In­ter­faith group says vi­o­lent ex­trem­ism, peace process linked

Sun.Star Cagayan de Oro - - Top Stories - By Jig­ger J. Jerusalem Cor­re­spon­dent

THE on­go­ing con­flict in Marawi City and the sub­se­quent dis­place­ment of thou­sands of civil­ians can be linked to many fac­tors af­fect­ing the sit­u­a­tion in Min­danao, a multi-sec­toral group com­posed of Chris­tian and Mus­lim lead­ers said.

“Marawi dra­ma­tizes for us three in­ter­con­nected chal­lenges to peace in Min­danao: vi­o­lent ex­trem­ism and ter­ror­ism; the un­cer­tain­ties of the im­ple­men­ta­tion of the po­lit­i­cal peace process; and the cru­cial role of re­li­gious lead­ers and com­mu­ni­ties in the re­build­ing and de­vel­op­ment of Marawi,” a Septem­ber 28 joint state­ment of the multi-sec­toral group said.

The state­ment was signed by Arch­bishop An­to­nio Ledesma, SJ, the head of the arch­dio­cese of Ca­gayan de Oro; Most Rev­erend Ed­win de la Peña, the bishop prelate of Marawi; Mona Liza Pan­gan, a wit­ness from Marawi; Dr. Said Zamah­sari Sal­endab, sec­re­tary gen­eral of the Hay­atul Ulama; Dr. Us­tadz Ab­dul­muh­min Mau­jahid, ex­ec­u­tive di­rec­tor of the Re­gional Darul Ifta in the Au­ton­o­mous Re­gion in Mus­lim Min­danao; Dr. Mauro Garo­falo, head of in­ter­na­tional re­la­tions of the Com­mu­nity of Sant’Egidio’; and Prof. Al­berto Qu­at­truci, sec­re­tary gen­eral of Peo­ples and Re­li­gions, also of the Com­mu­nity of Sant’Egidio.

The state­ment was writ­ten fol­low­ing the group’s visit in the Com­mu­nity of Sant’Egidio in Rome, Italy, for a di­a­logue on peace in Min­danao, re­cently.

In the state­ment, the group re­leased its seven dec­la­ra­tions. First in the dec­la­ra­tion is its be­lief that the con­flict in Marawi is not a re­li­gious war but of ter­ror­ism and vi­o­lent ex­trem­ism.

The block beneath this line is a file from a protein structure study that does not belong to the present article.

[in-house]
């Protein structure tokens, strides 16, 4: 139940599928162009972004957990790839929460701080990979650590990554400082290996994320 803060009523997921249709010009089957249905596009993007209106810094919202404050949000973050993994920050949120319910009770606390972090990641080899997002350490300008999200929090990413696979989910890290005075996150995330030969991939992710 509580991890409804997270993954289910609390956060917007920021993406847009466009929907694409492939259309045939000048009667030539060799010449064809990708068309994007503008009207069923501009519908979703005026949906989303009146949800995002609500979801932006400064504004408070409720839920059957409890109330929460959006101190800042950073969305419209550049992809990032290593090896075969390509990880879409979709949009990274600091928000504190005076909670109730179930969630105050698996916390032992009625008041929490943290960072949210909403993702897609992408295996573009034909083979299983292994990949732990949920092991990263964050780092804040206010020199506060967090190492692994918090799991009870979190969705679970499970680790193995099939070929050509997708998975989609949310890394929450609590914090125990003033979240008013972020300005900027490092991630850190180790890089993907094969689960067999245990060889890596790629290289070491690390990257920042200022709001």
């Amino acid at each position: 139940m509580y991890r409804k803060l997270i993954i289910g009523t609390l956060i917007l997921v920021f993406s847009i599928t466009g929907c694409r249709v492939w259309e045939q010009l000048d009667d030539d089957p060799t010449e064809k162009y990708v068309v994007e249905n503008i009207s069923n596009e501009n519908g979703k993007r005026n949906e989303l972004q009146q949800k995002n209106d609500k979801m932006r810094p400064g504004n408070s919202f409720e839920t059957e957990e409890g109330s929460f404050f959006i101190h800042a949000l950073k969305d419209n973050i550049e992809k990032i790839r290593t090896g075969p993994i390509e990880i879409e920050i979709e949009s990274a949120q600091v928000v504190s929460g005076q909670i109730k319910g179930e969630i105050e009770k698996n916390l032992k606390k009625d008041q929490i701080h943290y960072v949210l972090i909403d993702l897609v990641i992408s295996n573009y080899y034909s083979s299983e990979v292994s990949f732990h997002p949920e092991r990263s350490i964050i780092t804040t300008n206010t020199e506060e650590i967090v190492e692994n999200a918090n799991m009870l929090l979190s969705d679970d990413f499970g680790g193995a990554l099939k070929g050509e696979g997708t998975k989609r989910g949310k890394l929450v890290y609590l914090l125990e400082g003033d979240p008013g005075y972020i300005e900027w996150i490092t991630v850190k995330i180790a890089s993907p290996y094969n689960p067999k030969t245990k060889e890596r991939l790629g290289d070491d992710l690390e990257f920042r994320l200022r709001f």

“The many sto­ries of mu­tual as­sis­tance be­tween

Mus­lims and Chris­tians at­test to the re­jec­tion of this evil. These sto­ries of sol­i­dar­ity like­wise at­test to the Filipinos’ sense of shar­ing a com­mon hu­man­ity with any­one in need, re­gard­less of creed or com­mu­nity.

They also be­lieve that Is­lam and Chris­tian­ity are re­li­gions of peace as they call for the in­clu­sion of “peace ed­u­ca­tion at all lev­els in our schools, madaris and com­mu­ni­ties.”

“We need to build a Cul­ture of Peace based on per­sonal in­tegrity, re­spect for hu­man rights, in­ter-cul­tural di­a­logue, care for the en­vi­ron­ment, peace­ful co­ex­is­tence and erad­i­ca­tion of poverty,” the group said.

In­ter-faith and in­tra-faith di­a­logue, they said, should be pro­moted as a means of un­der­stand­ing and ap­pre­ci­at­ing other cul­tures and re­li­gions and en­hanc­ing co­op­er­a­tion.

“This di­a­logue must move from the high­est level to the grass­roots level of so­ci­ety. Di­a­logue starts with self-ex­am­i­na­tion to re­move bi­ases and prej­u­dices.”

The group also wel­comed the cur­rent ef­forts at writ­ing a more in­clu­sive his­tory of Min­danao that ex­plores the root causes of con­flict and de­picts sig­nif­i­cant events and per­son­al­i­ties from Mus­lim and indige­nous peo­ple com­mu­ni­ties.

“We com­mit our­selves to reach out to our youth, who will be the fu­ture lead­ers of our Min­danao com­mu­ni­ties. They have so much to con­trib­ute to­wards build­ing our com­mu­ni­ties with a re­newed vi­sion of Min­danao as our shared home­land,” they said.

Like­wise, the group has ap­pealed to the leg­is­la­tors in Congress and gov­ern­ment of­fi­cials to pri­or­i­tize and ex­pe­dite the pas­sage of the pro­posed Bangsamoro Ba­sic Law as it pro­vides a pos­i­tive al­ter­na­tive to vi­o­lent ex­trem­ism.

Also, the group fully en­dorsed the call of “Duyog Marawi” (Ac­com­pany Marawi), spear­headed by the city’s Pre­la­ture of St. Mary to­gether with lo­cal gov­ern­ment units and civil so­ci­ety or­ga­ni­za­tions.

“The united ef­forts of vol­un­teers of dif­fer­ent faiths are the best ex­am­ple of work­ing and liv­ing to­gether in peace and sol­i­dar­ity,” they fur­thered.

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